You would expect that after a diagnosis of killer boobies, the focus of other people’s attention would be very much on your chest area. The last few weeks have shown quite clearly that it’s all about your hair.
Now before I start, let me clarify that I’m talking about the mop that previously covered my head. The chemotherapy drugs have been doing their job and destroyed just about every hair follicle from my neck down, giving me a fabulous result that years of waxing, plucking and laser treatment never quite achieved! However at the time of writing I still have my eyelashes and a fairly good attempt at eyebrows, as well as a reasonable smattering of die-hard bristles across my scalp to help minimise the shine of my skin.
After spending a small fortune on wigs and jaunty scarves, two weeks ago I found myself getting increasingly frustrated by the preoccupation that comes with making sure that a) knots are secure and b) there are no strange areas of scalp exposed whilst out and about. Following some very wise words from one daughter (“Mum, you’ve had cancer and nothing is as scary as that”) and a reality check from another daughter (“Mum, I’m not embarrassed to be seen out with you. It’s your behaviour that is embarrassing”) I decided to go commando and ditch the head covering on a day to day basis. It’s been an interesting experience…
…firstly, not many people seemed to actually be bothered by it! In a society that is obsessed by how we look, I think that actually our appearance needs to be rather shocking in order to get noticed. Beyond the honest looks of confusion by young children, I’ve not experienced anyone laughing or mocking or any of the other reactions I had feared.
The social filters of adults are a different matter. There was the checkout lady at Tescos who asked if I was doing ‘it’ for charity – hmm, yes sponsored walks are so last year, thought I’d get cancer instead – would you like the link to my Justgiving page? Thinking of having my left leg amputated next year just to make sure I hit my target! Undaunted she then proceeded to ask me where my cancer was and to regale with the story of how her friend was dying from this illness. So much easier if she would have stuck to the corporate script and asked me if I needed carrier bags or help with the packing.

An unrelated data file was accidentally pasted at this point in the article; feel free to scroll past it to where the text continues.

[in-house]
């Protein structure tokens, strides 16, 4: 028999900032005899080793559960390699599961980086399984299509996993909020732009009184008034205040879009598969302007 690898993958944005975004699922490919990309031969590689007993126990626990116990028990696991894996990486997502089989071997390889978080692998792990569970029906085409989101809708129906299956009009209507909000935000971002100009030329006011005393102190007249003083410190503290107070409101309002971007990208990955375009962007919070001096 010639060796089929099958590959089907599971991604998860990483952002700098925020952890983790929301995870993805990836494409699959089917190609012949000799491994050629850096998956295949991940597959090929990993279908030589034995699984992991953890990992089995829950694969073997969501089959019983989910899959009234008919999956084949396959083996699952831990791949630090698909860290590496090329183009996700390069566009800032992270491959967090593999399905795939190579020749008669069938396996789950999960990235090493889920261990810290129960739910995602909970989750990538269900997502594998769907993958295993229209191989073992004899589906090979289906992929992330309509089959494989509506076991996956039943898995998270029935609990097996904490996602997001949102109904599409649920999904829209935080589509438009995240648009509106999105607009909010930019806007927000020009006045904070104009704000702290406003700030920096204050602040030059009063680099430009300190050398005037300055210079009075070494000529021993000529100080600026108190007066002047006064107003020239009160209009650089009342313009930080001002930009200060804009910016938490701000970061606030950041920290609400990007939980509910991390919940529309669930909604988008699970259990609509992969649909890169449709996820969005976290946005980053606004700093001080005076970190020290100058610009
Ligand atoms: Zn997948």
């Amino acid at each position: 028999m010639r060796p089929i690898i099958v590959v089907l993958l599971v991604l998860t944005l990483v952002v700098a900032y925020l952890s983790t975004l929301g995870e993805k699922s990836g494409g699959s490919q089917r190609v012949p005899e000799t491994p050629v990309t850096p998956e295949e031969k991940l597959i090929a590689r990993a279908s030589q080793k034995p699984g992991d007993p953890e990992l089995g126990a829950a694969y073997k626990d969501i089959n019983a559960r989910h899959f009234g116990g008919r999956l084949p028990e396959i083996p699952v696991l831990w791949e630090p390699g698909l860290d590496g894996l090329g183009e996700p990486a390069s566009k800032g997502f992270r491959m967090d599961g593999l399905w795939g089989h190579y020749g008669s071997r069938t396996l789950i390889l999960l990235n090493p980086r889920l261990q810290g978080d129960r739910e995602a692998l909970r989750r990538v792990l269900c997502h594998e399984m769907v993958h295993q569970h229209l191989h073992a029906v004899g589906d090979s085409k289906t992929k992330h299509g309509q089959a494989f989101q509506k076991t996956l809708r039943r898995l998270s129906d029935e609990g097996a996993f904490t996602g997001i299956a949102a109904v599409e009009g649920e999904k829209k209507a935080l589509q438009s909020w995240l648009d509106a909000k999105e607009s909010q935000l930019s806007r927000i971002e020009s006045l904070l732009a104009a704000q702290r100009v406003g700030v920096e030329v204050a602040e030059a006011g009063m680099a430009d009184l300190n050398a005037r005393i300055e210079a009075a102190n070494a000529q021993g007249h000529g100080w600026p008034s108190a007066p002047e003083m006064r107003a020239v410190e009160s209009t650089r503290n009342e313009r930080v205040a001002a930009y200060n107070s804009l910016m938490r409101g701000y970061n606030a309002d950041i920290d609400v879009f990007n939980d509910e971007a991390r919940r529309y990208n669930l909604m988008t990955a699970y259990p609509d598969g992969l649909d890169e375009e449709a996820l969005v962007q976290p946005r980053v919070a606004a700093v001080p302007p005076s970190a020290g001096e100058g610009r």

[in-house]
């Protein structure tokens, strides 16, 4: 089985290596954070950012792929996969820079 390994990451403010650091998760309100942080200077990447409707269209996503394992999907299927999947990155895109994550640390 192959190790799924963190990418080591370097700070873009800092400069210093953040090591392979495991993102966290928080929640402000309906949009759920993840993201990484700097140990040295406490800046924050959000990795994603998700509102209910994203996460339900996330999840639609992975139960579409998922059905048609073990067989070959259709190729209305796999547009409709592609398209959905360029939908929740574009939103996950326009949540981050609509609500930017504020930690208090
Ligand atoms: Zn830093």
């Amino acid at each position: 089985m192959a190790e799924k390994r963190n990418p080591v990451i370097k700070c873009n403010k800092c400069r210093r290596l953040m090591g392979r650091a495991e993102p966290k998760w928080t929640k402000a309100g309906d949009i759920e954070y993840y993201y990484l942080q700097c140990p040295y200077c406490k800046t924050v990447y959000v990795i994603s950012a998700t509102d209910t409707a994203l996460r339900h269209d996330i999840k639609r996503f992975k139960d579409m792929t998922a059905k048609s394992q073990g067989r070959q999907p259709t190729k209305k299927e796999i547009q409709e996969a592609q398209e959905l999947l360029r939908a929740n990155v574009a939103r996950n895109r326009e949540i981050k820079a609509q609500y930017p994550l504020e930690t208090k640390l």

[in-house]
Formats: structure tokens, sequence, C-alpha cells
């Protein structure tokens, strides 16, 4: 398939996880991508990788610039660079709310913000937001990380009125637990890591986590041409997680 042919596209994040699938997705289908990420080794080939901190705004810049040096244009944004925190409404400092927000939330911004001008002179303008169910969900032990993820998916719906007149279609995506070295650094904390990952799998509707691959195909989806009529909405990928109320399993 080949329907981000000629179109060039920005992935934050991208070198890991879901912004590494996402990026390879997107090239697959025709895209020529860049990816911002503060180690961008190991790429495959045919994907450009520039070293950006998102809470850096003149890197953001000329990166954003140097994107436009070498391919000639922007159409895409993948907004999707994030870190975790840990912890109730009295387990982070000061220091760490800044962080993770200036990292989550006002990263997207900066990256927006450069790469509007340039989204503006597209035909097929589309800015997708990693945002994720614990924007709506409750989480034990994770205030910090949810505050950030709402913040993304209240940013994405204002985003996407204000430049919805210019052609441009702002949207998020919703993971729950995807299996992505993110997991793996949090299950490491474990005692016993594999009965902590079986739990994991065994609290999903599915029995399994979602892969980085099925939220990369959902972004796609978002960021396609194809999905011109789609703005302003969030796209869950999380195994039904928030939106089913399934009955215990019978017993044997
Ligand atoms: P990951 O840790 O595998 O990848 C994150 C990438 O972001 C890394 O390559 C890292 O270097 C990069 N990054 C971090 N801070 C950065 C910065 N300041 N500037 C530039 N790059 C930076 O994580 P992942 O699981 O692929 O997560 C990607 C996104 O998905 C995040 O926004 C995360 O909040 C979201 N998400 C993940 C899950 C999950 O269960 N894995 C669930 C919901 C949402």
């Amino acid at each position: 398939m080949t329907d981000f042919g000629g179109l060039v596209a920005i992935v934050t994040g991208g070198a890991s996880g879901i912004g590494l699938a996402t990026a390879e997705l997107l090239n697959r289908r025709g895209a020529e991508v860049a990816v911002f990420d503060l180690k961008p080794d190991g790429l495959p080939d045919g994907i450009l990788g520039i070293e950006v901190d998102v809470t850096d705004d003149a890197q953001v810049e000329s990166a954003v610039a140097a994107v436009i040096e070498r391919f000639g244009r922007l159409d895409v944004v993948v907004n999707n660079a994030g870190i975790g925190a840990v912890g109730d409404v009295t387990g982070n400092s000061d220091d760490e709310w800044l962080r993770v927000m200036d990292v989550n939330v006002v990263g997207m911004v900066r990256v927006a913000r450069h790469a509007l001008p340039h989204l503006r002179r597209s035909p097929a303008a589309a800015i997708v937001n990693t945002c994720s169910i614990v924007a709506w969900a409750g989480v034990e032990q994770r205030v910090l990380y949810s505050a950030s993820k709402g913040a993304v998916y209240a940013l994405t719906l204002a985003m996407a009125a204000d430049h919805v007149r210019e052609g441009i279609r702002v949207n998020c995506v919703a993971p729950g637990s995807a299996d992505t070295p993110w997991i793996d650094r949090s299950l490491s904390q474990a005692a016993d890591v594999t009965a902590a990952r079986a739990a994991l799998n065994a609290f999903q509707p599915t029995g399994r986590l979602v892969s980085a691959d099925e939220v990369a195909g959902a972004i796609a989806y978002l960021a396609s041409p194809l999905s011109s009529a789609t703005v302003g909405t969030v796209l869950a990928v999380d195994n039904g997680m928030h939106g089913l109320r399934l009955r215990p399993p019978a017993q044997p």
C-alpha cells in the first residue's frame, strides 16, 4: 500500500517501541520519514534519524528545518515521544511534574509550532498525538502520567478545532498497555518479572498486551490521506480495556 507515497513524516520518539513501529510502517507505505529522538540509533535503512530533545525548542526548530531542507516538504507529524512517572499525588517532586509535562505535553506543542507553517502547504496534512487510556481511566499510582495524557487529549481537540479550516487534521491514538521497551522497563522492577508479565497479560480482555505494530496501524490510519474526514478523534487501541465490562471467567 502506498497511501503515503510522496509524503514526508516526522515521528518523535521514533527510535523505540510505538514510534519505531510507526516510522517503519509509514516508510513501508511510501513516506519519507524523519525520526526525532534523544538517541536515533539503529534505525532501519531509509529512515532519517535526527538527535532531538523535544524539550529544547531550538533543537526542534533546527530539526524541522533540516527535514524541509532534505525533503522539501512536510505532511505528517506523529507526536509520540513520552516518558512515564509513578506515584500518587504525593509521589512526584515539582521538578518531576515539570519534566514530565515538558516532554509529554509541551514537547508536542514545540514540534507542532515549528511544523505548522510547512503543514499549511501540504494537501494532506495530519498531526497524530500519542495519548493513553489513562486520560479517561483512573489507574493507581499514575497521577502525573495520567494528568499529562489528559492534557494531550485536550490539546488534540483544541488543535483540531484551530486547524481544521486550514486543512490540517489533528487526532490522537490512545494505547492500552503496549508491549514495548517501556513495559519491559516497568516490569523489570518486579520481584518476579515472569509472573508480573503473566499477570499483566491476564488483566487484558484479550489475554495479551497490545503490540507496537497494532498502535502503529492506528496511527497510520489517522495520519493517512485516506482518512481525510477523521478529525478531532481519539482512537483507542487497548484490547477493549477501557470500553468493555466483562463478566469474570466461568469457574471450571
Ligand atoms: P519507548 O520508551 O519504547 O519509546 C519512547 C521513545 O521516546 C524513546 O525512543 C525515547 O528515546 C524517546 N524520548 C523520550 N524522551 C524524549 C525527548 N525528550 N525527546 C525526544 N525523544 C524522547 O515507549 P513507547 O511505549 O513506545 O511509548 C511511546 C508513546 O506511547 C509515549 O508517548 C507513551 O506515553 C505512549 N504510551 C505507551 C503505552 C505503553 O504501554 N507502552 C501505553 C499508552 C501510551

Then last week whilst out shopping I was approached by an older lady who was dressed straight out of a WI fashion magazine and asked “Excuse me dear – are you struggling with cancer?” Now I did take a moment before responding because this conversation could have gone in many different ways, so I smiled and said that I was having chemotherapy at the moment – and it seems that her daughter had undergone similar treatment last year and had opted to ditch the headscarves, stating that she wasn’t going to hide from how the cancer or its treatment had changed her. Seems that she’s doing very well now, and this lovely lady simply wanted to applaud my decision too!
Finally today I was in a small queue, waiting to pay for some baking goods and the woman in front was loudly telling the staff about how she was taking part in the Macmillan charity head shave at the end of the month as her friend had recently started chemotherapy for breast cancer and lost her hair so she wanted to “be the same as her.” Yes, I was stood there with my patchy scalp on show, dressed in tight jeans and high heels so clearly not electing for a hairstyle that matched a personal fashion sense. On and on she went, all about how emotional she felt about losing her hair, how she just wanted to feel like her friend was feeling at the moment. I was honestly lost for words – would it have been rude to say that losing her hair wouldn’t even get her close to what her friend was probably going through right now? That letting your GHDs gather dust was not the same as spending days and days trying to get endless nausea under control? That the savings on shampoo and conditioner did not compensate for the sore mouth you get after your saliva turns to slime and the ulcers that appear in your cheeks and under your tongue? That the benefits of a ‘wash and go’ head were lost when the fatigue that regularly descends makes it virtually impossible to even stand up at times?
Losing my hair is such a small part of this journey and yet it’s been what the majority of people have asked me about or commented on, from being told that I’m very brave (no I’m not, I still get scared about the future) to the fact that I’m lucky because I have a great shape to my scalp (another body part for women to worry about!).
And it’s all about perspective – when I go to Christies for my treatment I suspect there may be patients who are envious of my final few follicles!